Hutson described an event that recently took place involving naloxone. 

“We had an incident, and without getting into names, we want to protect the identity of the person involved in this. But here in Riverton, we had a young mother who had been recovering from opiates and addiction for a period of time, and unfortunately, she relapsed after quite a significant amount of time of not using opiates,” he said. “She was recovering at her parents’ home; it’s been almost a year. Dispatch received a 911 call, and it was a situation where the mother recently experienced the loss of her child’s father who overdosed on opioids.”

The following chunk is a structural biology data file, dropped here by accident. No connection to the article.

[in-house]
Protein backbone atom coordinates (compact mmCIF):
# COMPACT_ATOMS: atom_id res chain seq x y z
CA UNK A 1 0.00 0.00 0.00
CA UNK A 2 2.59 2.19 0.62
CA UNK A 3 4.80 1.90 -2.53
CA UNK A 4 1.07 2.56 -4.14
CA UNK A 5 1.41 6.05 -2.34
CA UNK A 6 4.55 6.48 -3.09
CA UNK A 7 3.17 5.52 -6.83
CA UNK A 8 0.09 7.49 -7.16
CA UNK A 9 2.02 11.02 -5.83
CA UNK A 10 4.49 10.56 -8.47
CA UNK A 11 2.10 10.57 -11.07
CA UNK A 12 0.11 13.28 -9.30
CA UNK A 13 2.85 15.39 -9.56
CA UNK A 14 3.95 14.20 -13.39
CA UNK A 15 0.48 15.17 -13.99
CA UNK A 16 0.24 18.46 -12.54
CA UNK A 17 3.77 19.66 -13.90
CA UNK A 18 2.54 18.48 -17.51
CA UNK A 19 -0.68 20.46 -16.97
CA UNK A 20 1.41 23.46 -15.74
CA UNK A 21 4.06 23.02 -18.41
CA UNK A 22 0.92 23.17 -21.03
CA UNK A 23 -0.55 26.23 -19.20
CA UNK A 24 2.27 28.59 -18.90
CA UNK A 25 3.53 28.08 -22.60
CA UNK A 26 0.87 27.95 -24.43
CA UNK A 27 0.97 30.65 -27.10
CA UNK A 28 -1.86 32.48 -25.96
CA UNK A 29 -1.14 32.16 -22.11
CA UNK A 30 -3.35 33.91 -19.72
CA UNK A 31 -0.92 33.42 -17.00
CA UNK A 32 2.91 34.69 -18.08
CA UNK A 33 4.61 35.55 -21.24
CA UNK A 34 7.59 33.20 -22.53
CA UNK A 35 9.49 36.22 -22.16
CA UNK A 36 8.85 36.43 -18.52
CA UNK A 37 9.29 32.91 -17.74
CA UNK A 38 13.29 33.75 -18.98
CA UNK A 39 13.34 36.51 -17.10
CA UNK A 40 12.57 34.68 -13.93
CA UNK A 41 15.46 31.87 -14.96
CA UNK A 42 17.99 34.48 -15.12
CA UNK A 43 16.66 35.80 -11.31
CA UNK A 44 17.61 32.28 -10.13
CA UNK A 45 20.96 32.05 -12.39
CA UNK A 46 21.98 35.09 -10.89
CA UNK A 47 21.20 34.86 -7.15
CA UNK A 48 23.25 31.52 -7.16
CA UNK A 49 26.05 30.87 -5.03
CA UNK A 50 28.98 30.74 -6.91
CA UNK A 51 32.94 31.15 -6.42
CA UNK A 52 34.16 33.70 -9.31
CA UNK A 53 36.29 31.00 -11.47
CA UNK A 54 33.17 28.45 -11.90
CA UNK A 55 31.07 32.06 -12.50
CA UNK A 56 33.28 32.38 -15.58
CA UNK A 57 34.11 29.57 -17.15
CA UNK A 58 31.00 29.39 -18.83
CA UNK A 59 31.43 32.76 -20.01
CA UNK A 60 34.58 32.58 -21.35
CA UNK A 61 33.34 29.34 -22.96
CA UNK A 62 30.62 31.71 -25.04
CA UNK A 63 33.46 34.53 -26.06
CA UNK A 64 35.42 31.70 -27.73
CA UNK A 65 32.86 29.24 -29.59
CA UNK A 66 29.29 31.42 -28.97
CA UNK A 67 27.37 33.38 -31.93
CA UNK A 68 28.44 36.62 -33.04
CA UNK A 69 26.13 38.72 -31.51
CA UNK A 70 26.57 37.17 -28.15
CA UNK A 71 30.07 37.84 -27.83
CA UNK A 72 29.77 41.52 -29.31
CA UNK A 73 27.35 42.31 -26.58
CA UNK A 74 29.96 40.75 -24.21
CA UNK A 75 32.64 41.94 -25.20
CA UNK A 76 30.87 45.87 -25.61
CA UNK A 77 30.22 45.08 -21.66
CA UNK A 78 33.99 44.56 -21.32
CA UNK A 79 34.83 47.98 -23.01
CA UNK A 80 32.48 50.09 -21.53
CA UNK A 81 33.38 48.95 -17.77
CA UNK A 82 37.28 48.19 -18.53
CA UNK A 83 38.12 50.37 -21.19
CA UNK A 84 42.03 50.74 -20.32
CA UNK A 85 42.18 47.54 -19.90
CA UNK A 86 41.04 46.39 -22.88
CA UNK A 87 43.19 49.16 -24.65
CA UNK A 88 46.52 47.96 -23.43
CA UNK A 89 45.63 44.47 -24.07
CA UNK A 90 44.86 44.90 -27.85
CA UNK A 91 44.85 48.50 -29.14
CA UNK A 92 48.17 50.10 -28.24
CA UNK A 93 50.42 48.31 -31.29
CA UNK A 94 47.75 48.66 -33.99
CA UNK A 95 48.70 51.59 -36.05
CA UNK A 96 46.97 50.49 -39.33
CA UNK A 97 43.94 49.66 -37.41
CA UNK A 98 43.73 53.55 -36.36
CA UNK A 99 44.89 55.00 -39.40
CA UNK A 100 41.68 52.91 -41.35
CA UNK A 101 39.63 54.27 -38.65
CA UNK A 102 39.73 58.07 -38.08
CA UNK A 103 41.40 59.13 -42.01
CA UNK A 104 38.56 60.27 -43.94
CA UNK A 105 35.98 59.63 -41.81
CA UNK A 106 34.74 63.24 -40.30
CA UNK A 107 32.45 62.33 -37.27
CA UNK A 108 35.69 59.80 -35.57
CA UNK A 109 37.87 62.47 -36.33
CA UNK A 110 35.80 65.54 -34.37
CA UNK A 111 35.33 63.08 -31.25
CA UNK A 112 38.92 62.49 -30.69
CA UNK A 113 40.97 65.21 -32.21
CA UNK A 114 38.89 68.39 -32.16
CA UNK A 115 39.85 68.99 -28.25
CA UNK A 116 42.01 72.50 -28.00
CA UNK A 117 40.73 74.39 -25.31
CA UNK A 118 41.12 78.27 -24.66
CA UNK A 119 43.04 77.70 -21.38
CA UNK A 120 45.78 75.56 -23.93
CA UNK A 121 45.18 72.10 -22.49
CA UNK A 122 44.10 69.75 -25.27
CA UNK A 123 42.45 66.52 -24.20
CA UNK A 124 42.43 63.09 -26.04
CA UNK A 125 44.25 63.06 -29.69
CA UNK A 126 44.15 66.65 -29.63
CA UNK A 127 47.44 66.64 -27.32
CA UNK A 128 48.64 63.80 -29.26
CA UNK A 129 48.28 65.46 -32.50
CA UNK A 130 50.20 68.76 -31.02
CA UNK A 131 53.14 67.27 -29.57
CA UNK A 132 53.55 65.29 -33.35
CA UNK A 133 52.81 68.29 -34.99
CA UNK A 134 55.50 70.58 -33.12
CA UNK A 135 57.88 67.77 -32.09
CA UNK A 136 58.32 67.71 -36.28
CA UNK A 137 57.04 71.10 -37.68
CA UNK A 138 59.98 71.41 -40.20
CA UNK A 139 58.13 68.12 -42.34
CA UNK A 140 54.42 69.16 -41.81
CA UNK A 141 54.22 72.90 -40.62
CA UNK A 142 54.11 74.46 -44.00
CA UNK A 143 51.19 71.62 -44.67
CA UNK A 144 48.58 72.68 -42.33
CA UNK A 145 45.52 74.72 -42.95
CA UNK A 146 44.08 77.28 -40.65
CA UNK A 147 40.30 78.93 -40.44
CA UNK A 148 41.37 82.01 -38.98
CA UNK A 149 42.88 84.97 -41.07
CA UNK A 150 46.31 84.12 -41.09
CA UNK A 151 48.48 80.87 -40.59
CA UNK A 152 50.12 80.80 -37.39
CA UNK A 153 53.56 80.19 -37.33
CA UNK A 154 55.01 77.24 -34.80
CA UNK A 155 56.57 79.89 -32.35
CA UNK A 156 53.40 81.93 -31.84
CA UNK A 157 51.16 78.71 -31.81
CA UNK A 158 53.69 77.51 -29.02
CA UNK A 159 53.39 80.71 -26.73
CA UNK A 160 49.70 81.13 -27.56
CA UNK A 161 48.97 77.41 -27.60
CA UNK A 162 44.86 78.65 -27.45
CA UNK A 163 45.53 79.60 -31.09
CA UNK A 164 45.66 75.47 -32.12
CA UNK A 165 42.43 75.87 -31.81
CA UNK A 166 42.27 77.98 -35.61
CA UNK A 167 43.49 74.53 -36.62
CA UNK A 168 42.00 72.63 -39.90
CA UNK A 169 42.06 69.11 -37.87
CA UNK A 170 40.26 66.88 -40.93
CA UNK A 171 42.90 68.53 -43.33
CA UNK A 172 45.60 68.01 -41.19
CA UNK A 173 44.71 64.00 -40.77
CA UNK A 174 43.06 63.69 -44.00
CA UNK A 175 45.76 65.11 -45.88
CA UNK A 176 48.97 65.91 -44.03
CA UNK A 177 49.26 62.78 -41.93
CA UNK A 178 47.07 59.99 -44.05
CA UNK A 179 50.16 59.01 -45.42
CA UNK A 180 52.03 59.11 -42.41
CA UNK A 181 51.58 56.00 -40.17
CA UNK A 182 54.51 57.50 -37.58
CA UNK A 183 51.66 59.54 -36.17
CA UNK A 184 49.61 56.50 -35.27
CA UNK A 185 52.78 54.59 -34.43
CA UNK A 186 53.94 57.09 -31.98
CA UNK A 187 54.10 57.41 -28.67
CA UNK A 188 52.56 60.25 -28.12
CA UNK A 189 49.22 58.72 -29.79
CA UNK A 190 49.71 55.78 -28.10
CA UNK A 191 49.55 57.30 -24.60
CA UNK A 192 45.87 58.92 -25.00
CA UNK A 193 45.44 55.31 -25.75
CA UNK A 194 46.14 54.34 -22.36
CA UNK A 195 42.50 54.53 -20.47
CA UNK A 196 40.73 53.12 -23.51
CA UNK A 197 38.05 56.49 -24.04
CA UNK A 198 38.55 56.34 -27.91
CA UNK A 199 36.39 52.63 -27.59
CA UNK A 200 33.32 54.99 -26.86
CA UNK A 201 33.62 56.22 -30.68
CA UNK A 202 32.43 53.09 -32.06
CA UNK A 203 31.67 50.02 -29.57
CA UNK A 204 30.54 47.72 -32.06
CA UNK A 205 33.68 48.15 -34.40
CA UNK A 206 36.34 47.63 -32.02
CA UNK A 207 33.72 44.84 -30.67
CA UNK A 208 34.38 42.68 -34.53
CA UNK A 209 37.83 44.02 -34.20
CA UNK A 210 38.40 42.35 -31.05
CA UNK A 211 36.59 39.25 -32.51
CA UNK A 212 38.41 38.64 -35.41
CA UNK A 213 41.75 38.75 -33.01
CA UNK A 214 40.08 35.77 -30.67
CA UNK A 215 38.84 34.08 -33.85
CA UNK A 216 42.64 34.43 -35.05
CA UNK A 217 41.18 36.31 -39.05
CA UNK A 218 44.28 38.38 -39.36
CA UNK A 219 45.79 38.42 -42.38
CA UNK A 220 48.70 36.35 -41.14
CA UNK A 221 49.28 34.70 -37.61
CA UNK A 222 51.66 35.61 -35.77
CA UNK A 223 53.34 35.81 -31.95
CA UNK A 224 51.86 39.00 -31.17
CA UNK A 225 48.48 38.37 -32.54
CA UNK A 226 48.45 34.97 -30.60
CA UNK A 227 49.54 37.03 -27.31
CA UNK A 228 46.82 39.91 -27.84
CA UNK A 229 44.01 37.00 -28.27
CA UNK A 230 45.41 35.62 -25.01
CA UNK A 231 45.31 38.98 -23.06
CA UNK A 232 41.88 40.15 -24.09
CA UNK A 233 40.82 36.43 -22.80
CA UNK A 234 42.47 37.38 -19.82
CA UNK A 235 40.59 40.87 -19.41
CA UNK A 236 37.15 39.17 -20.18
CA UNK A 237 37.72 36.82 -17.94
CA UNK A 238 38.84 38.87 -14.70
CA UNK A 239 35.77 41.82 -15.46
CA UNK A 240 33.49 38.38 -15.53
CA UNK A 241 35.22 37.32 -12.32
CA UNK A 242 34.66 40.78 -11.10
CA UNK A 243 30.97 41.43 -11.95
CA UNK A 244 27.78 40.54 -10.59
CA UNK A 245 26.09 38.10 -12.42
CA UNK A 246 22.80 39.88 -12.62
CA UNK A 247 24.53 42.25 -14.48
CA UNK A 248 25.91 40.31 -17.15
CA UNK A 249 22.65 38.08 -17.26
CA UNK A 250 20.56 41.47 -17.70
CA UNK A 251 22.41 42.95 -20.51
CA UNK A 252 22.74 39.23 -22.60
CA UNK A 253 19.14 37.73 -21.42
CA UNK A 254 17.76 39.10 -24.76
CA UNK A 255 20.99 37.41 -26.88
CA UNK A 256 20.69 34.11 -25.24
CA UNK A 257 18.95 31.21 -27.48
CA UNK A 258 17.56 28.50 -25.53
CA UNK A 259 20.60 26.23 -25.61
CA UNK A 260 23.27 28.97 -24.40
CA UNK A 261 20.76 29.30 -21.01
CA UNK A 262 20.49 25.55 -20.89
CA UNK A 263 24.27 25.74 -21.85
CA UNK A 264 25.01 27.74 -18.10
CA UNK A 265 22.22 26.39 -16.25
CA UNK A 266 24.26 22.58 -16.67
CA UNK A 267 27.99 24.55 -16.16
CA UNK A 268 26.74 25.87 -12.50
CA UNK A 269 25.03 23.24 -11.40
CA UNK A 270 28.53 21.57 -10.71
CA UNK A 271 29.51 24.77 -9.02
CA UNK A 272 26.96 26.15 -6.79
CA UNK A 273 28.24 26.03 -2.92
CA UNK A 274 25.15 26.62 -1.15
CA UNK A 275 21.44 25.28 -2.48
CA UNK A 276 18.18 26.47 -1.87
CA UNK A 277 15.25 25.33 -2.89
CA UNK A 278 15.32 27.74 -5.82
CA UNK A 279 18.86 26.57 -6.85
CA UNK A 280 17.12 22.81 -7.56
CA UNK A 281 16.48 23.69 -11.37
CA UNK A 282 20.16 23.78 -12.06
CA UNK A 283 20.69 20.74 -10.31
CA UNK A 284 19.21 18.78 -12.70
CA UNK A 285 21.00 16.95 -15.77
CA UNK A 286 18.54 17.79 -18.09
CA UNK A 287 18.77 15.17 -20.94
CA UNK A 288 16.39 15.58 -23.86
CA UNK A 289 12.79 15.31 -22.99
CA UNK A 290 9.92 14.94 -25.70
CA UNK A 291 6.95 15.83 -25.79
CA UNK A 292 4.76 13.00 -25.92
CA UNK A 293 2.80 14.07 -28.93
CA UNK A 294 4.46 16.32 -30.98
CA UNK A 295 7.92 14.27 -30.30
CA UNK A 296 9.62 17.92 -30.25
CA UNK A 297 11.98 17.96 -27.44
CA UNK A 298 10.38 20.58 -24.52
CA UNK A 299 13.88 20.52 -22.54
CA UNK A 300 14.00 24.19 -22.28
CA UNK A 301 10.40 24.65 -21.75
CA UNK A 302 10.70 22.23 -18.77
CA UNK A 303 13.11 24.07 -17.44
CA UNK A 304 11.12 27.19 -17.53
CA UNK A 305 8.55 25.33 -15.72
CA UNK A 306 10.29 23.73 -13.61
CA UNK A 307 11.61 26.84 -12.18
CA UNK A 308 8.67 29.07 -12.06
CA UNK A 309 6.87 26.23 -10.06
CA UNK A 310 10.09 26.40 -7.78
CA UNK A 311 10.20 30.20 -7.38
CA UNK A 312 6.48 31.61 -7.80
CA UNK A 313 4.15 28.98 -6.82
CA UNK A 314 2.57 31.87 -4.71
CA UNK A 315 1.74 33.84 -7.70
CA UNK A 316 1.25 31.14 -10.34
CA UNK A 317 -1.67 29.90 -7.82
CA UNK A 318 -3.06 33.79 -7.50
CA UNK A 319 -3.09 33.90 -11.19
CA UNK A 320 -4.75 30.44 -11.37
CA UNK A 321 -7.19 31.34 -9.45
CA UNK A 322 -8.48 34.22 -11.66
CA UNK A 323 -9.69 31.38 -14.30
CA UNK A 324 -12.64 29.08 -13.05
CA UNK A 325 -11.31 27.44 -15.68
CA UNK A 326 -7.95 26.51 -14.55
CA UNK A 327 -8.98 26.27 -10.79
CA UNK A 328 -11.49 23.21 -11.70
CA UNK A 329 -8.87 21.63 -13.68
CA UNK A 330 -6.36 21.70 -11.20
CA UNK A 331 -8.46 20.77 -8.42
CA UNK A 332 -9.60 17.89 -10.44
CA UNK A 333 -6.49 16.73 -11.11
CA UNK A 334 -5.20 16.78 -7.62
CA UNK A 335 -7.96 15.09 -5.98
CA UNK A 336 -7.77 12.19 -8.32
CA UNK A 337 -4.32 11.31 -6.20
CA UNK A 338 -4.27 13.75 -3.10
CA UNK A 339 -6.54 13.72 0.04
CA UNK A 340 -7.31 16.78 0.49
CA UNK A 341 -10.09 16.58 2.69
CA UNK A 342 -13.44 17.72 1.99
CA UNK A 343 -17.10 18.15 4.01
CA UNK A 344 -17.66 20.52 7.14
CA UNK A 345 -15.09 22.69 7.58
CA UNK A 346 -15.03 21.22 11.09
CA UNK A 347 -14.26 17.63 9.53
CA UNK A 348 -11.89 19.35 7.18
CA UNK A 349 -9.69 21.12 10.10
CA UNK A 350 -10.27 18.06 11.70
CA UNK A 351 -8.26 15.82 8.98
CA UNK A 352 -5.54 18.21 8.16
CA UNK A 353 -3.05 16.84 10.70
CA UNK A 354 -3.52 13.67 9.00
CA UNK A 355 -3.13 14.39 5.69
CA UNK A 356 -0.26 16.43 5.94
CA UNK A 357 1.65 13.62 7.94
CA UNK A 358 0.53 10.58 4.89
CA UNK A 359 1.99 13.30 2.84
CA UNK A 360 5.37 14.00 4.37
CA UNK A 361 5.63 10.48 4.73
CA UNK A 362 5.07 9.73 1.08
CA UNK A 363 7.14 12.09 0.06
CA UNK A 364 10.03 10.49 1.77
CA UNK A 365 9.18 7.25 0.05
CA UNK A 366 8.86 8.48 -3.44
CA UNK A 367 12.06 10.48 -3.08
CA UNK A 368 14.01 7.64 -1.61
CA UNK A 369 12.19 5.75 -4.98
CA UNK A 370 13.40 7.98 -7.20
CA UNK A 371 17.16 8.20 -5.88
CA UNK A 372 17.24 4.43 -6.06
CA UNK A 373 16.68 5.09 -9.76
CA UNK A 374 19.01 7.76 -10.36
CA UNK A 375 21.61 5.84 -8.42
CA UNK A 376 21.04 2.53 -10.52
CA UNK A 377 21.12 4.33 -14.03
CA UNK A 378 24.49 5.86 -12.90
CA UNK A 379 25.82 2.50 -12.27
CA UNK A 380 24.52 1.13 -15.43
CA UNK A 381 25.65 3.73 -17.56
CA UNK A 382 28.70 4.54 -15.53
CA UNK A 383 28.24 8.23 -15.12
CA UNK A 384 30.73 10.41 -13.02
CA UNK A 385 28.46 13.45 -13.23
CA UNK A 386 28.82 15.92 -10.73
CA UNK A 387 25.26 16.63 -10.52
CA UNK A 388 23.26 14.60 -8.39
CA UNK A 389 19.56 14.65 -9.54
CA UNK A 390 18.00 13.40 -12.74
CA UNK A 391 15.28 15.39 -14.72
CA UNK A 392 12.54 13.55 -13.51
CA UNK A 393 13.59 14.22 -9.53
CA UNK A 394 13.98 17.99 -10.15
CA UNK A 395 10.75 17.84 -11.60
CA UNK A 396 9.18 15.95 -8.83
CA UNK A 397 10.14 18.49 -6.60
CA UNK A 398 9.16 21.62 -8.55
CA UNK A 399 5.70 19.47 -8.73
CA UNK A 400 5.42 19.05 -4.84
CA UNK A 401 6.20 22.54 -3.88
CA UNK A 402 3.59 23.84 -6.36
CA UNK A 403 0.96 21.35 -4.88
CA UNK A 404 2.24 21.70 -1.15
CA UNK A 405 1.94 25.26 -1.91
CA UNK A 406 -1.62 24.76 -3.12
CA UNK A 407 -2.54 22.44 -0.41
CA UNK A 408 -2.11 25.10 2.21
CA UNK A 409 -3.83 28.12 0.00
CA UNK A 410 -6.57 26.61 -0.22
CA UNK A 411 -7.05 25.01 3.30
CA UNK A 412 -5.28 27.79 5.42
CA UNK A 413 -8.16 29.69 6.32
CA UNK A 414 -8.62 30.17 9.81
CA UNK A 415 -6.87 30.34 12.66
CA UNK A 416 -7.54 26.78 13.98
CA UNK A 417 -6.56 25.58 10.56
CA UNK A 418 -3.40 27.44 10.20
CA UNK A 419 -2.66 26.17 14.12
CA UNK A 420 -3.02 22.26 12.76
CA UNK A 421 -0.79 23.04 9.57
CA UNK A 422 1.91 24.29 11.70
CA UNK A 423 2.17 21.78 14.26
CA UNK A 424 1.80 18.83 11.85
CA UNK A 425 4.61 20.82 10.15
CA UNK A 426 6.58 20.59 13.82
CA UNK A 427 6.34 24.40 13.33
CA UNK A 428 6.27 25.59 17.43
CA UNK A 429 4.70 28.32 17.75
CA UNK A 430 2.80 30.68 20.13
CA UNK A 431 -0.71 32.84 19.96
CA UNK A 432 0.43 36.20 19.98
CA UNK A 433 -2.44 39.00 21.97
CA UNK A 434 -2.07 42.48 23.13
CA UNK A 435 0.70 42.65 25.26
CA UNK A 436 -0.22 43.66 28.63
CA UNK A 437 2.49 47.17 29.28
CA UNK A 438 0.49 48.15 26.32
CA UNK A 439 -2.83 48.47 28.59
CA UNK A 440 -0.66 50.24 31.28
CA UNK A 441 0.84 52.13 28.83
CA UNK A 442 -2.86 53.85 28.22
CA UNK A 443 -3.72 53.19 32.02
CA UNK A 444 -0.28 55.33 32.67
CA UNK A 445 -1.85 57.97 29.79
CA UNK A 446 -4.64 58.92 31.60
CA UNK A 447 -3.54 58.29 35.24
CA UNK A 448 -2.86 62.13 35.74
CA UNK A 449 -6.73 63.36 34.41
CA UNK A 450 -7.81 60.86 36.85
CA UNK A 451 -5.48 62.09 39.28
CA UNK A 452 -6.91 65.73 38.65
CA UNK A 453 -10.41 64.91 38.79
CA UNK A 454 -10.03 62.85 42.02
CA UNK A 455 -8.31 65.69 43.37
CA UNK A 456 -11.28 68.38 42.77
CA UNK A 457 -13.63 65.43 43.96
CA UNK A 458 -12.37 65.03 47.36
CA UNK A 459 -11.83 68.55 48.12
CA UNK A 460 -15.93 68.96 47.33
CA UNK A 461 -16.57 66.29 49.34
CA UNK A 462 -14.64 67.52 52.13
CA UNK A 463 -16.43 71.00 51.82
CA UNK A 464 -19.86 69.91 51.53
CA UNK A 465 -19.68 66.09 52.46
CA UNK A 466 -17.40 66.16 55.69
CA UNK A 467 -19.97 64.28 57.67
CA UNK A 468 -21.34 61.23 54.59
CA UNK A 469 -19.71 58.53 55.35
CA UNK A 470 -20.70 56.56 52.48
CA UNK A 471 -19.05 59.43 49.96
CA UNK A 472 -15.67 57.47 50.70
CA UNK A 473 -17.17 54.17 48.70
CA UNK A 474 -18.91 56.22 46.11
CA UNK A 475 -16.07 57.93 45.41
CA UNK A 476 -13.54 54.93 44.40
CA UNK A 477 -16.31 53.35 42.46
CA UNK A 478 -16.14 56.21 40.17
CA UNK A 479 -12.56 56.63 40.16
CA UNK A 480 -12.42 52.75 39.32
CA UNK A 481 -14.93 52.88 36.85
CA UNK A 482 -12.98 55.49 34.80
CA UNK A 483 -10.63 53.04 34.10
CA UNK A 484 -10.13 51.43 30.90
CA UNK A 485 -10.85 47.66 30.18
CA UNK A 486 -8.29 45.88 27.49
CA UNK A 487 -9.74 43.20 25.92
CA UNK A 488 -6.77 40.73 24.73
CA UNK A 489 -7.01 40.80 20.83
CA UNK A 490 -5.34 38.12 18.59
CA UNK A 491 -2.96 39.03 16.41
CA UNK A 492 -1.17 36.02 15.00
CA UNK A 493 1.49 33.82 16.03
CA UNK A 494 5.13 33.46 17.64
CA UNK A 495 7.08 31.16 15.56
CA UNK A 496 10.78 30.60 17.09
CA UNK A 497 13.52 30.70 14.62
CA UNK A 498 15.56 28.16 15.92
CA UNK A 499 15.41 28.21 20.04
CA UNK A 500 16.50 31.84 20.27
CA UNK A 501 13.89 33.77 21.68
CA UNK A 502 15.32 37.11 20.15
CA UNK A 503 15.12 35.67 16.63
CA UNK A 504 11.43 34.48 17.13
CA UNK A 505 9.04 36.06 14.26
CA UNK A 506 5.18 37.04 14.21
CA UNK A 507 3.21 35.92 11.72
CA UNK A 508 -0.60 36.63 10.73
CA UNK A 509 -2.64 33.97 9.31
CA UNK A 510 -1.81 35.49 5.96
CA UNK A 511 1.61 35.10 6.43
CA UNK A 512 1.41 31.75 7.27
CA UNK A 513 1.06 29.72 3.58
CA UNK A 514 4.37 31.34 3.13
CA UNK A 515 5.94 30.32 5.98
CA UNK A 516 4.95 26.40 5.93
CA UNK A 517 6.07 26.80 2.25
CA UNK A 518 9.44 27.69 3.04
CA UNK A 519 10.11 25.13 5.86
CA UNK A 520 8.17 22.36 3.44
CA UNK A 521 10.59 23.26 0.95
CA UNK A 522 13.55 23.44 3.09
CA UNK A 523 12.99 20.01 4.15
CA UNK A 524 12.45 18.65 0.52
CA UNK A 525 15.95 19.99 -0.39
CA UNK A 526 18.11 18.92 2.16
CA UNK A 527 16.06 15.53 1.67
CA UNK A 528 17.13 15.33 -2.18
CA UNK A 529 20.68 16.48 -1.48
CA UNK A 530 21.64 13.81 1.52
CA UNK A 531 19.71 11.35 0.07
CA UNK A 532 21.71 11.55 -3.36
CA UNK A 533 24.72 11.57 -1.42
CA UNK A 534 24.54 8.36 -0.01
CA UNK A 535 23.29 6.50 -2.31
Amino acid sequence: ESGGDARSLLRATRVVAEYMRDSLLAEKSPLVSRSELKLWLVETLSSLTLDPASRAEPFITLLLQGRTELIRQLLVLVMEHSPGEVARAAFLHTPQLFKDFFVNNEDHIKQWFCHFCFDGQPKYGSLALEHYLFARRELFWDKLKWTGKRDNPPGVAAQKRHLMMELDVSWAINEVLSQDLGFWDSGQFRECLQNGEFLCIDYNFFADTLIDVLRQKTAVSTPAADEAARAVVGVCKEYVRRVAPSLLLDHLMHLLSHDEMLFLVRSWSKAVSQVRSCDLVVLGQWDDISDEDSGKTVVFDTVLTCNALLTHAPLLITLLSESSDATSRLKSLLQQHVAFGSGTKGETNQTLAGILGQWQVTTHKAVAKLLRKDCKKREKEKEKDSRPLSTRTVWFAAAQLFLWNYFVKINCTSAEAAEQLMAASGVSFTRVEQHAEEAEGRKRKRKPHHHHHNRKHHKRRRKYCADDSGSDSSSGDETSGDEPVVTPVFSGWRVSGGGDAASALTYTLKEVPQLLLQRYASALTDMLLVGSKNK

Van Pelt and Perry were the first to arrive on the scene. 

“We get the 911 calls for the overdose that is occurring, and we respond,” Van Pelt said. “We were notified it was a younger female unconscious not breathing. And we entered the home where we found out she lives with her parents and her young son, who was 5 years old, and that she had been nine months sober and living at her parents’ house trying to get her life together, like the chief mentioned, and said she had a really rough week relapsed. Her son came down to a locked room to say good night; her door was locked, and her son listened, and her breathing sounded funny, so he waked his grandparents up, who kicked in the door and noticed she wasn’t breathing and her skin was blue. They were able to get her on her back.